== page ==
Barriers for why pregnant women do not visit a dentist on a regular basis: using group concept mapping methodology
Periodontitis in pregnancy represents a significant, but often overlooked challenge due to its association to adverse pregnancy (preeclampsia and gestational diabetes) and birth related outcomes (preterm birth and low birth weight). The overall study aim was to identify, organize, and prioritize barriers influencing dental visits among Danish pregnant women not seeing a dentist on a regularly basis.
Participants were pregnant women screened at weeks 11–13 of gestation, and were recruited if they were not seeing a dentist regularly. The study was conducted at Holbæk and Nykøbing Falster Hospital in Region Zealand, Denmark. The Group Concept Mapping (GCM) approach was applied. The pregnant women participated in brainstorming (n = 18), sorting (n = 20), and rating (n = 17) the seating question ‘Thinking as broadly as you can, please list all barriers of importance to you for not seeing a dentist on a regular basis’.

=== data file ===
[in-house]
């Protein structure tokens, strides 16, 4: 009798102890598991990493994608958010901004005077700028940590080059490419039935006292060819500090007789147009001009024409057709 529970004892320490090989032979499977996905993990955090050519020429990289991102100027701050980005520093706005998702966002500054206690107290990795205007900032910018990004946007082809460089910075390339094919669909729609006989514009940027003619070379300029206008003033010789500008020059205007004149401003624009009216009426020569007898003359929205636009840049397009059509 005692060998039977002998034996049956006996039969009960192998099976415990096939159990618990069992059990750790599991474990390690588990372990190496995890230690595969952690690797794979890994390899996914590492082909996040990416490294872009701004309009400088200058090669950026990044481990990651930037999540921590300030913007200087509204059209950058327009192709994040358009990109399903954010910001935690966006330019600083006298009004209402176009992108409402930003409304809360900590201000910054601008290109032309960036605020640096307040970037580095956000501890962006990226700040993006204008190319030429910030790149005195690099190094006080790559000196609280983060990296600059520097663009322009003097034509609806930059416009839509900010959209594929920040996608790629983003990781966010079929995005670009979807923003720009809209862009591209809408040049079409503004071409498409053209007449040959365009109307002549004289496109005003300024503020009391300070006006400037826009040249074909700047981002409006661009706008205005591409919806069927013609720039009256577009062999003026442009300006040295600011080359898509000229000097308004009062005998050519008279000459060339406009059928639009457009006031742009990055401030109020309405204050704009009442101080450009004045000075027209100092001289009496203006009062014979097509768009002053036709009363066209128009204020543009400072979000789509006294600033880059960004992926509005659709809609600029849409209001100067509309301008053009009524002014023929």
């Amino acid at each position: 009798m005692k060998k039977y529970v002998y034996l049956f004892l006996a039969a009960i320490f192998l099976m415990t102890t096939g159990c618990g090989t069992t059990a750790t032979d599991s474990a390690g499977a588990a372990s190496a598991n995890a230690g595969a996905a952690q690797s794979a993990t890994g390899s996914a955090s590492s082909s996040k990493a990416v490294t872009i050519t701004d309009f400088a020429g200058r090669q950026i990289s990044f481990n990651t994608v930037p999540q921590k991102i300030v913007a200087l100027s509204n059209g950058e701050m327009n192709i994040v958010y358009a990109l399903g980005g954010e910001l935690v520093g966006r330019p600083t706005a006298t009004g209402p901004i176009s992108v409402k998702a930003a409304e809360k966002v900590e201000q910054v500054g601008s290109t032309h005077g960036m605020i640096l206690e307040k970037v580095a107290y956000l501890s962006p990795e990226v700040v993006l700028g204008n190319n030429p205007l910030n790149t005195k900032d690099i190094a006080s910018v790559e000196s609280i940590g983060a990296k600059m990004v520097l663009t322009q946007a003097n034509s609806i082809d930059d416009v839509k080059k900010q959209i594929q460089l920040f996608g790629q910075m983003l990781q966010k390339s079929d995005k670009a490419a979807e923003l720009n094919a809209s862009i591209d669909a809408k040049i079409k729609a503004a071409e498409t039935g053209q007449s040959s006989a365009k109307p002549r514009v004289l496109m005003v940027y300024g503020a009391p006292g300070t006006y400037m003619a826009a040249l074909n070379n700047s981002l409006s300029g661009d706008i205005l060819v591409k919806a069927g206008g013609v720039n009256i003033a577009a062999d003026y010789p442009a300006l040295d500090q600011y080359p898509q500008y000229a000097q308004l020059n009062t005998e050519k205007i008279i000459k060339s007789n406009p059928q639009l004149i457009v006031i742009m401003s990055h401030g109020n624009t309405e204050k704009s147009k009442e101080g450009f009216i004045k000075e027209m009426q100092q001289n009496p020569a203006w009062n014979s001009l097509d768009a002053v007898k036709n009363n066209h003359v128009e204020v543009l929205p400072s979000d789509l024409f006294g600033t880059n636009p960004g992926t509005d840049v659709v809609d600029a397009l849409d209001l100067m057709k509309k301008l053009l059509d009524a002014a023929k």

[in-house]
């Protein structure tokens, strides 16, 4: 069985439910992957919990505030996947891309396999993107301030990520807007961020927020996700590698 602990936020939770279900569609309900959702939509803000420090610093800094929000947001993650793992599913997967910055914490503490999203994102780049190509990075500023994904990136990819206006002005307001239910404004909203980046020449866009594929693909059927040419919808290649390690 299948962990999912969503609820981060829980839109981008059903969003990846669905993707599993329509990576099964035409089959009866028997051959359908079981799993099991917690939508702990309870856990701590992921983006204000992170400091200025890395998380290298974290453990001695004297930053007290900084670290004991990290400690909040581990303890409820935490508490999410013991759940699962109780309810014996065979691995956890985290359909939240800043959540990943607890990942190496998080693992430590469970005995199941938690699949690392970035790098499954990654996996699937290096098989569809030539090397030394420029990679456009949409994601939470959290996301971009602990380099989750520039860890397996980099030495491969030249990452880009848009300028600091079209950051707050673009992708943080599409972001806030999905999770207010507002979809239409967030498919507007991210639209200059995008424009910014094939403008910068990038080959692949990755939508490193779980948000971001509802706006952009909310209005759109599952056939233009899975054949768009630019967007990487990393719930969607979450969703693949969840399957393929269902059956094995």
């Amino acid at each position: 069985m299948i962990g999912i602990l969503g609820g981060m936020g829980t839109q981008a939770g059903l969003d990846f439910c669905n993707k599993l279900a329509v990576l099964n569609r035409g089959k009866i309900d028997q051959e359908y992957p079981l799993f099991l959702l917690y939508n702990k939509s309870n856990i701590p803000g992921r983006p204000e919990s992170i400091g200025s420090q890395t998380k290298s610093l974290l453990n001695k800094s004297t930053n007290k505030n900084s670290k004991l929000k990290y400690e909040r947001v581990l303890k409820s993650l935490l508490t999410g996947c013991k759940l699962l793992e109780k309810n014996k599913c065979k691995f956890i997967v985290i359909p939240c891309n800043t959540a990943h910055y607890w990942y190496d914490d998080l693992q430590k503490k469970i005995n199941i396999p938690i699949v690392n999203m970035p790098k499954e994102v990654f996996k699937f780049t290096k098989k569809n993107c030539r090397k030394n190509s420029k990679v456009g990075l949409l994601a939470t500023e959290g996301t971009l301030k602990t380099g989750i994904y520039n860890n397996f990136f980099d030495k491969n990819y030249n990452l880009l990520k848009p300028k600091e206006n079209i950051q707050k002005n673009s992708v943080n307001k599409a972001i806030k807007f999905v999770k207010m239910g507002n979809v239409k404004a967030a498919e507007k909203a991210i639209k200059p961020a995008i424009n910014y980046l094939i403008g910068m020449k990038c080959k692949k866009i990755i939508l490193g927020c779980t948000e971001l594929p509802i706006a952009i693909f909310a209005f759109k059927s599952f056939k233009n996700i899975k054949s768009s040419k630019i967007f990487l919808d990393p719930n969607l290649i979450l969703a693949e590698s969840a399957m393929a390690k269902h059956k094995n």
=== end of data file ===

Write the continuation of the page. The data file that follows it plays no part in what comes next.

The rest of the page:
A total of 38 unique barriers were identified, organized, and prioritized online. The multidimensional scaling analysis involved 10 iterations and revealed a low stress value of 0.21. A cluster solution with five clusters including ‘economic reasons’, ‘lack of priority’, ‘lack of time and energy’, ‘no problems with teeth’, and ‘dental fear’, was discussed and interpreted at a validation meeting.
Five overall clusters explaining barriers for not seeing a dentist regularly were revealed. Of the five clusters, ‘economic reasons’ and ‘lack of priority’ were rated as the most important clusters. Accordingly, such barriers should be considered in the planning of future strategies of dental care during pregnancy.